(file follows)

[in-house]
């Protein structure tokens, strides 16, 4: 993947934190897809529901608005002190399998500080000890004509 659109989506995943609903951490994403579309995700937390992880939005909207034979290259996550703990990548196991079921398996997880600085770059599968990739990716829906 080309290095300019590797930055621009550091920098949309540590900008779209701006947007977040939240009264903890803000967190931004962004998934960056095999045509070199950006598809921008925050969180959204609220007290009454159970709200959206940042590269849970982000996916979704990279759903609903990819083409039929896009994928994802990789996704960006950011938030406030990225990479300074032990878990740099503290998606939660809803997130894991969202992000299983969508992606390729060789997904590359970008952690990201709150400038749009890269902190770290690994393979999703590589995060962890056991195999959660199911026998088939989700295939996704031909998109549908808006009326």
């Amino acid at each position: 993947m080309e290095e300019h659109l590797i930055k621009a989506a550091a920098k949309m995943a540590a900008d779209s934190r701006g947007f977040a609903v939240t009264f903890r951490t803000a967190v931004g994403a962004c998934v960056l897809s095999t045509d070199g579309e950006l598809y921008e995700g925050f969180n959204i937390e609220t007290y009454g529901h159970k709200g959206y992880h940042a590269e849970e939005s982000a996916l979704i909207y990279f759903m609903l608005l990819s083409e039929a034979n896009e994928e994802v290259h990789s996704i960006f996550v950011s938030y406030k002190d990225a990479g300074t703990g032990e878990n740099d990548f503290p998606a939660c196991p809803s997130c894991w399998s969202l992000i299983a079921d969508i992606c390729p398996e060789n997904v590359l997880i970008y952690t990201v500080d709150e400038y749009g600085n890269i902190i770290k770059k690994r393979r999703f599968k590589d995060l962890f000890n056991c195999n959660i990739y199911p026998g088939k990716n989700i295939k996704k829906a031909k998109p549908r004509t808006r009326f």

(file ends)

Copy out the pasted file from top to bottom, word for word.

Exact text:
[in-house]
């Protein structure tokens, strides 16, 4: 993947934190897809529901608005002190399998500080000890004509 659109989506995943609903951490994403579309995700937390992880939005909207034979290259996550703990990548196991079921398996997880600085770059599968990739990716829906 080309290095300019590797930055621009550091920098949309540590900008779209701006947007977040939240009264903890803000967190931004962004998934960056095999045509070199950006598809921008925050969180959204609220007290009454159970709200959206940042590269849970982000996916979704990279759903609903990819083409039929896009994928994802990789996704960006950011938030406030990225990479300074032990878990740099503290998606939660809803997130894991969202992000299983969508992606390729060789997904590359970008952690990201709150400038749009890269902190770290690994393979999703590589995060962890056991195999959660199911026998088939989700295939996704031909998109549908808006009326």
């Amino acid at each position: 993947m080309e290095e300019h659109l590797i930055k621009a989506a550091a920098k949309m995943a540590a900008d779209s934190r701006g947007f977040a609903v939240t009264f903890r951490t803000a967190v931004g994403a962004c998934v960056l897809s095999t045509d070199g579309e950006l598809y921008e995700g925050f969180n959204i937390e609220t007290y009454g529901h159970k709200g959206y992880h940042a590269e849970e939005s982000a996916l979704i909207y990279f759903m609903l608005l990819s083409e039929a034979n896009e994928e994802v290259h990789s996704i960006f996550v950011s938030y406030k002190d990225a990479g300074t703990g032990e878990n740099d990548f503290p998606a939660c196991p809803s997130c894991w399998s969202l992000i299983a079921d969508i992606c390729p398996e060789n997904v590359l997880i970008y952690t990201v500080d709150e400038y749009g600085n890269i902190i770290k770059k690994r393979r999703f599968k590589d995060l962890f000890n056991c195999n959660i990739y199911p026998g088939k990716n989700i295939k996704k829906a031909k998109p549908r004509t808006r009326f």